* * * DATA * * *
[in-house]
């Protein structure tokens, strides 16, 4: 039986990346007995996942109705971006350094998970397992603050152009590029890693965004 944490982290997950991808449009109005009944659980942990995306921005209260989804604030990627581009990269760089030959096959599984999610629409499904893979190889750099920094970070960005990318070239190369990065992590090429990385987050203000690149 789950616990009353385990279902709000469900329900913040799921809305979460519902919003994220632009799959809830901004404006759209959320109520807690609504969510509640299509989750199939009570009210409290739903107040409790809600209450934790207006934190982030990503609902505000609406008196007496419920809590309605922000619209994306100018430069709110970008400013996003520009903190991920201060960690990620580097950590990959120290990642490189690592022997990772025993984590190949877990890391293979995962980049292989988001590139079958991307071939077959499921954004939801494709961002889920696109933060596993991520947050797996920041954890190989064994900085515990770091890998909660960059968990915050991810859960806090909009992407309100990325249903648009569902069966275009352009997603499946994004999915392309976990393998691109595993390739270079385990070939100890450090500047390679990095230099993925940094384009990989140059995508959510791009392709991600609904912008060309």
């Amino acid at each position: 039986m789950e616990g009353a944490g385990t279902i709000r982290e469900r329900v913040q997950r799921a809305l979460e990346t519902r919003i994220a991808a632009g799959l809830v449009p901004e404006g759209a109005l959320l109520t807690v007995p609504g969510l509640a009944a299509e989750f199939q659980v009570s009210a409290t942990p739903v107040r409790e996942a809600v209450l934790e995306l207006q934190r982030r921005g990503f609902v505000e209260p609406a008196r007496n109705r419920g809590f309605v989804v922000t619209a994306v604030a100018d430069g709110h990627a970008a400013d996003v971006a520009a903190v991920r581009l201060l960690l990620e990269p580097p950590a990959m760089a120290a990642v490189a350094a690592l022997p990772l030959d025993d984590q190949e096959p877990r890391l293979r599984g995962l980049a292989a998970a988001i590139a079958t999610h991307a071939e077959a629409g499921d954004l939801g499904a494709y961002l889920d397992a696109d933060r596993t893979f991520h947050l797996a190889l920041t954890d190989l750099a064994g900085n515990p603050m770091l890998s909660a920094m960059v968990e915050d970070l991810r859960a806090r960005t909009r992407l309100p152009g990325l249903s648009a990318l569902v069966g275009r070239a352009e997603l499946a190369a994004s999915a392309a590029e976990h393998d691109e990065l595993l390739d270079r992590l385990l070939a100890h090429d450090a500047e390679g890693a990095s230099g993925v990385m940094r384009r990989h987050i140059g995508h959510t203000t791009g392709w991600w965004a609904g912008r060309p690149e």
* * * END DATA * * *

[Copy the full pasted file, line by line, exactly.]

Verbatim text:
[in-house]
């Protein structure tokens, strides 16, 4: 039986990346007995996942109705971006350094998970397992603050152009590029890693965004 944490982290997950991808449009109005009944659980942990995306921005209260989804604030990627581009990269760089030959096959599984999610629409499904893979190889750099920094970070960005990318070239190369990065992590090429990385987050203000690149 789950616990009353385990279902709000469900329900913040799921809305979460519902919003994220632009799959809830901004404006759209959320109520807690609504969510509640299509989750199939009570009210409290739903107040409790809600209450934790207006934190982030990503609902505000609406008196007496419920809590309605922000619209994306100018430069709110970008400013996003520009903190991920201060960690990620580097950590990959120290990642490189690592022997990772025993984590190949877990890391293979995962980049292989988001590139079958991307071939077959499921954004939801494709961002889920696109933060596993991520947050797996920041954890190989064994900085515990770091890998909660960059968990915050991810859960806090909009992407309100990325249903648009569902069966275009352009997603499946994004999915392309976990393998691109595993390739270079385990070939100890450090500047390679990095230099993925940094384009990989140059995508959510791009392709991600609904912008060309």
């Amino acid at each position: 039986m789950e616990g009353a944490g385990t279902i709000r982290e469900r329900v913040q997950r799921a809305l979460e990346t519902r919003i994220a991808a632009g799959l809830v449009p901004e404006g759209a109005l959320l109520t807690v007995p609504g969510l509640a009944a299509e989750f199939q659980v009570s009210a409290t942990p739903v107040r409790e996942a809600v209450l934790e995306l207006q934190r982030r921005g990503f609902v505000e209260p609406a008196r007496n109705r419920g809590f309605v989804v922000t619209a994306v604030a100018d430069g709110h990627a970008a400013d996003v971006a520009a903190v991920r581009l201060l960690l990620e990269p580097p950590a990959m760089a120290a990642v490189a350094a690592l022997p990772l030959d025993d984590q190949e096959p877990r890391l293979r599984g995962l980049a292989a998970a988001i590139a079958t999610h991307a071939e077959a629409g499921d954004l939801g499904a494709y961002l889920d397992a696109d933060r596993t893979f991520h947050l797996a190889l920041t954890d190989l750099a064994g900085n515990p603050m770091l890998s909660a920094m960059v968990e915050d970070l991810r859960a806090r960005t909009r992407l309100p152009g990325l249903s648009a990318l569902v069966g275009r070239a352009e997603l499946a190369a994004s999915a392309a590029e976990h393998d691109e990065l595993l390739d270079r992590l385990l070939a100890h090429d450090a500047e390679g890693a990095s230099g993925v990385m940094r384009r990989h987050i140059g995508h959510t203000t791009g392709w991600w965004a609904g912008r060309p690149e």